Self-Care is Vital Part I

Caregiving For All:  February 20, 2023, Del Larson, Certified Lay Minister

Self-Care Is Very Important. Since I began caregiving, I have heard these five words probably 100 times. At the beginning of my caring journey, I was reading articles in different magazines on Caregiving. Most of those lessons have been repeated time and time again. Being a Caregiver adds much more to what is Love.

° Self-care is just as important as the care you give your loved one. To love someone else, you have to first love yourself, so that you not only know what love is but also how it feels. You will hear care leaders say if you don’t take care of yourself, who will take care of your loved one as you do? Sixty percent of caregivers die or become unable to care for their loved ones. Each group is 30%

. ° Self-care helps the care-recipient learn to be under the care of others and still be well. Many helpful aids can make the life of a caregiver less hectic and worrisome. Ask your doctor, and find an online, or in-person support groups to meet with. I’m part of the Lutheran Social Services of Minnesota (LSS) online caregiver group. There are many resources available. Get a fall detection device; security camera for when you are out of the home; and create a schedule of helpers that can give you a break when you need it.

° Set limits for what you can do. When you start as a caregiver, your ability to help is probably much easier. However, as you and your care-receiver age, abilities will change and become more difficult. I had major back surgery two years ago. Although my surgery was a success, I have noticed that I don’t have the strength or durability to do the same amount of caregiving. I am learning to adapt. I wear a back brace and use a belt to move or transition my wife. She doesn’t like it, but can’t take the risk, nor should I. Ask for more help. I am creating an outline for an Emergency Plan that I use for my wife’s care that originated with LSS. If something happens to me, or I am unavailable to care for her the plan is ready to implement. Emergency Plans will be addressed in a later blog.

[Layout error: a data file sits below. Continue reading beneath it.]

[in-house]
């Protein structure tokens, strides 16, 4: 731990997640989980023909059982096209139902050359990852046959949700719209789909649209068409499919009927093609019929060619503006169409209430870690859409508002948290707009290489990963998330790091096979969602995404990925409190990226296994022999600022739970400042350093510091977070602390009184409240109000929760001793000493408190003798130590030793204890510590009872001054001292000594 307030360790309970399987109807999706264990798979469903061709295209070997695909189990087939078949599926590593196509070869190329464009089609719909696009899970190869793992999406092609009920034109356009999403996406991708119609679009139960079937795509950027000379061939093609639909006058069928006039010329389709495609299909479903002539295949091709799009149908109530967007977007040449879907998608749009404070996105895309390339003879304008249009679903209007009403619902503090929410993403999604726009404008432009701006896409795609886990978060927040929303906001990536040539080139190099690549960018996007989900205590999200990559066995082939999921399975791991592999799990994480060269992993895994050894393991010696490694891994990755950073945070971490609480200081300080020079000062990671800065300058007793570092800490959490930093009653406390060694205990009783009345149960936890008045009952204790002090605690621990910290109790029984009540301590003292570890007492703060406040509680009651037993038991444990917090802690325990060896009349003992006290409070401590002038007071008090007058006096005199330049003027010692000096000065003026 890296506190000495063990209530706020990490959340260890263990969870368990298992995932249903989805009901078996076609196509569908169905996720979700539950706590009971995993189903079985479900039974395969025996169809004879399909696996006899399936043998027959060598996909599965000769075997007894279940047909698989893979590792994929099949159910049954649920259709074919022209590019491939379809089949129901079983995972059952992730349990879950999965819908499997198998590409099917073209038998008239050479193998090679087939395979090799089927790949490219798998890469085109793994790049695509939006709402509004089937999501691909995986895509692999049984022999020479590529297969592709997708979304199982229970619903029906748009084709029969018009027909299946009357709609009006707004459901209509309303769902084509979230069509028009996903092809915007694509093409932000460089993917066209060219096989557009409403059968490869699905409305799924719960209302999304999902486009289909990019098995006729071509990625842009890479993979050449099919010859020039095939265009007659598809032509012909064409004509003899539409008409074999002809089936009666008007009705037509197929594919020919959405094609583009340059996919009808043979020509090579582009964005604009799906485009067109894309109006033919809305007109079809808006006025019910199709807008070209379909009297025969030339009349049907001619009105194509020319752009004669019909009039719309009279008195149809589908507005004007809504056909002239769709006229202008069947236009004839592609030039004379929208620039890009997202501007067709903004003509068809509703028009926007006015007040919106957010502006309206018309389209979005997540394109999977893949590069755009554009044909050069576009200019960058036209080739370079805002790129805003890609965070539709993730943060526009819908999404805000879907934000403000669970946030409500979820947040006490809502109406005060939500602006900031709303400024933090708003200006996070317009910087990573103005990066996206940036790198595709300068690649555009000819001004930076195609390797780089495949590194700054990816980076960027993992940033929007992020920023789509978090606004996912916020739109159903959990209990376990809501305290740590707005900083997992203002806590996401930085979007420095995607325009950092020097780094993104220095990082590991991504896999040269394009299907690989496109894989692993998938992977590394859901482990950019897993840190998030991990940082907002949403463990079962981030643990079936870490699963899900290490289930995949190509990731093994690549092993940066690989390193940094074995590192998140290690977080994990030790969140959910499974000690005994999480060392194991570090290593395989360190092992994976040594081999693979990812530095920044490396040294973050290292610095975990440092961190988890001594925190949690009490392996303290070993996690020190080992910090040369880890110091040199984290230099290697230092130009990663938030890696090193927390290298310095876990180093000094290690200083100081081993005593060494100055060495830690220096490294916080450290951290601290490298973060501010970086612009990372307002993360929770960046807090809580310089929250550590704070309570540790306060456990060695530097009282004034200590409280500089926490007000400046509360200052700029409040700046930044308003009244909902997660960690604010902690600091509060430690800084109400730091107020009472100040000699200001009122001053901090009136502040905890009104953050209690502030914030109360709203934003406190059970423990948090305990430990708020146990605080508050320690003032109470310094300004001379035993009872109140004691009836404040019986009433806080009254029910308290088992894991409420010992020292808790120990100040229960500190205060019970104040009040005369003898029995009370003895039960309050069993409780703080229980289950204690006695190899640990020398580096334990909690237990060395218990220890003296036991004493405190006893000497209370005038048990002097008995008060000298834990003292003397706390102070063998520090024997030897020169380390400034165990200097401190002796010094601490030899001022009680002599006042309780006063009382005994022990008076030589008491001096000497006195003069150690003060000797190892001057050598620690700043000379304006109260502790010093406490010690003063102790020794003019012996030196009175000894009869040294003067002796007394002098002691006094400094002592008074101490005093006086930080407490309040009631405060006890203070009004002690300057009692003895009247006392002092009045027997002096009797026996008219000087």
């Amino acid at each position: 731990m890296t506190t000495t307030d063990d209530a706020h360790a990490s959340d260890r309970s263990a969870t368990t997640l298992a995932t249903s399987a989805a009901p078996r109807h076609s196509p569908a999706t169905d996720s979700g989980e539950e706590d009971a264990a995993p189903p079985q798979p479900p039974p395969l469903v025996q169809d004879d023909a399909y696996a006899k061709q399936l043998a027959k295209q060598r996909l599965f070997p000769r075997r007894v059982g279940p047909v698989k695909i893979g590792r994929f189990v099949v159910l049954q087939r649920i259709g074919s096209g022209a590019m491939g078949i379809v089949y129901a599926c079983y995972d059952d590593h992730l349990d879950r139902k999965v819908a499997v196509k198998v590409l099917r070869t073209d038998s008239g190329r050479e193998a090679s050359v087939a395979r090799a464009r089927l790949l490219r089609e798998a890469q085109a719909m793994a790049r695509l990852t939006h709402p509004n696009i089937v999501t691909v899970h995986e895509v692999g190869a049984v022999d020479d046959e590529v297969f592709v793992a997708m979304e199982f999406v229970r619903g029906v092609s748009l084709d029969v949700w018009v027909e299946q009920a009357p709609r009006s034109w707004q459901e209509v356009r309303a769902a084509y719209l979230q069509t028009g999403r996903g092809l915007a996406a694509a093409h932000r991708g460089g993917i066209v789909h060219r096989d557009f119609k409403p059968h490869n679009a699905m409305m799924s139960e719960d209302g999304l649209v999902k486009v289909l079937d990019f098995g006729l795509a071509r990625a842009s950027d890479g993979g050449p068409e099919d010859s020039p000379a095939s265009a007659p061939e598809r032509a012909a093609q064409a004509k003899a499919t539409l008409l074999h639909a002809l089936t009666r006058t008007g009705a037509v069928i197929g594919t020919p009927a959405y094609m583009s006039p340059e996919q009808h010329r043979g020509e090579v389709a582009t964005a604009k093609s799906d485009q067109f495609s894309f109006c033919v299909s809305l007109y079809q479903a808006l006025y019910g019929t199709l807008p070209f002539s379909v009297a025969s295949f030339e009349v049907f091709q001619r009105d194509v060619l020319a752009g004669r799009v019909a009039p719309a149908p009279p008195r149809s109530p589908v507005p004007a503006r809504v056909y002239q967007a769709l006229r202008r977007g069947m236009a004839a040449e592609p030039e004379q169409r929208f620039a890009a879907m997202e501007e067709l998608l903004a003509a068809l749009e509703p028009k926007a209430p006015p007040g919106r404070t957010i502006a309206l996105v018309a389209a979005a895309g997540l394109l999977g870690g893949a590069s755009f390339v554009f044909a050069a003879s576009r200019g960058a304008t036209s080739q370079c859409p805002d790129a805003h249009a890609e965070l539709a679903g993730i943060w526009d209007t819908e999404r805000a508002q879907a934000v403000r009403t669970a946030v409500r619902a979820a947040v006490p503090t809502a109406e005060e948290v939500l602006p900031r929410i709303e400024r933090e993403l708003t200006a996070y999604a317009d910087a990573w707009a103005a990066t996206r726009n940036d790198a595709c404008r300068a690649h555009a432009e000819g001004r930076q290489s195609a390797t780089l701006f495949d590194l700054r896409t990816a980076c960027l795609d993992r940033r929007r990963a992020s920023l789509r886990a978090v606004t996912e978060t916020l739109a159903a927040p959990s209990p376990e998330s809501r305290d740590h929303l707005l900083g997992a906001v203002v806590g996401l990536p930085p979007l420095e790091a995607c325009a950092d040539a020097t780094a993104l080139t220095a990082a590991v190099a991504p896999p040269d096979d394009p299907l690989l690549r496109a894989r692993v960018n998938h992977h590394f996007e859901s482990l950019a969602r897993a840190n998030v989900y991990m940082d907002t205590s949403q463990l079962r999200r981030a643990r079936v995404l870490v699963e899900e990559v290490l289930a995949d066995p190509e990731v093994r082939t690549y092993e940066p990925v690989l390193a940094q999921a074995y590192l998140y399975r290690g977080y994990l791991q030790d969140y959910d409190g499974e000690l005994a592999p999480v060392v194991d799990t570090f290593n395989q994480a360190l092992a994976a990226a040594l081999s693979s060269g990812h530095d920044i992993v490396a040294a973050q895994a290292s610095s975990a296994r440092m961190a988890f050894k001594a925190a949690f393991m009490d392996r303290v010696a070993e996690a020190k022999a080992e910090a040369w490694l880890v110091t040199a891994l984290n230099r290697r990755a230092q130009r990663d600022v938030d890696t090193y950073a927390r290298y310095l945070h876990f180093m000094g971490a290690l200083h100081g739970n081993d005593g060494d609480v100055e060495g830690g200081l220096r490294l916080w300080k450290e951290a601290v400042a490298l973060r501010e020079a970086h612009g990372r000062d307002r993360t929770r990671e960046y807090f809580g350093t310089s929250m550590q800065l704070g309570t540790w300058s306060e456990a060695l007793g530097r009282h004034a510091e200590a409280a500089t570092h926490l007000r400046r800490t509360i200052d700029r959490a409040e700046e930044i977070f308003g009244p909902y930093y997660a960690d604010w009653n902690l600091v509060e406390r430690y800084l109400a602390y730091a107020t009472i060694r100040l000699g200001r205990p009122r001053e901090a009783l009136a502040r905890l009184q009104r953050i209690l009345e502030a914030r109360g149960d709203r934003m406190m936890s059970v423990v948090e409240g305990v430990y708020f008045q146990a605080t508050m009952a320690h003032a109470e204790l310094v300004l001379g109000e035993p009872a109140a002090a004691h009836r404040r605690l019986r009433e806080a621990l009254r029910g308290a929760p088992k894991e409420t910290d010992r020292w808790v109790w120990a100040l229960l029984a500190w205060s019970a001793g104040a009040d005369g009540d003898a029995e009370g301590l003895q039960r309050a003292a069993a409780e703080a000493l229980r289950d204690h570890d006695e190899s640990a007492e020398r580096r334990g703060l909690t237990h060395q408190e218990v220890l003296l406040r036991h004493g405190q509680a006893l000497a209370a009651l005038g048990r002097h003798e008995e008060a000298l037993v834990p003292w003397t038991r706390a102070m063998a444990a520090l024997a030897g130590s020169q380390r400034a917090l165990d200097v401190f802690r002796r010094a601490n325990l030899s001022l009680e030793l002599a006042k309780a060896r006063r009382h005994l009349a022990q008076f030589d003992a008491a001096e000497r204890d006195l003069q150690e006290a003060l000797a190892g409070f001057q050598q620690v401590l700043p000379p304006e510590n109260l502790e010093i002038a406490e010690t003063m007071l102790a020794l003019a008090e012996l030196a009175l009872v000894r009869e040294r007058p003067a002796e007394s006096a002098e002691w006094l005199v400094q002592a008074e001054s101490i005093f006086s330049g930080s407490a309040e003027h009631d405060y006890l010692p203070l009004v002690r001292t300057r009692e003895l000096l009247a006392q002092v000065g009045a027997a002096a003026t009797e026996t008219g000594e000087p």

° Take time to get away from your caregiving and do things you enjoy. In January, I took a respite trip to Tucson, AZ. for six days. It was time that I practice what I was preaching. I have taken half-day trips for hunting, and even a couple of weekends for fishing. My Emergency Plan was initially created for my back surgery when I would be in rehab for two weeks. It worked perfectly when needed. We made some changes and improved it for my Arizona trip. We never know what can happen. We should never live on “what ifs.” These are top tips to help you during your self-care.

° You will find God is your best help. There is no doubt in my mind that I could never be a caregiver without having God as my partner. There are so many examples of how God is helping me be successful, as both a caregiver and in sharing these topics. In our recent caregivers’ online meeting, I was the only one to share how the church should reach out to help those in caregivers. This is what got me on this topic, and also got me thinking about how can I get other churches to do what God expects us to do; helping and loving those who need help. It was one of those “lightbulb moments.” It felt like God rapped me over the head with a 2×4, to get me moving. I’m excited about the project. I will share more as it develops. God bless you.

I appreciate hearing from you.  Positive or negative. My email is attached, or you can call the church and they will give you my number.

Feel free to respond, ask questions, or tell me what you think.

I hope that you can find one thing that will be helpful to you.  Email: larsondel@gmail.com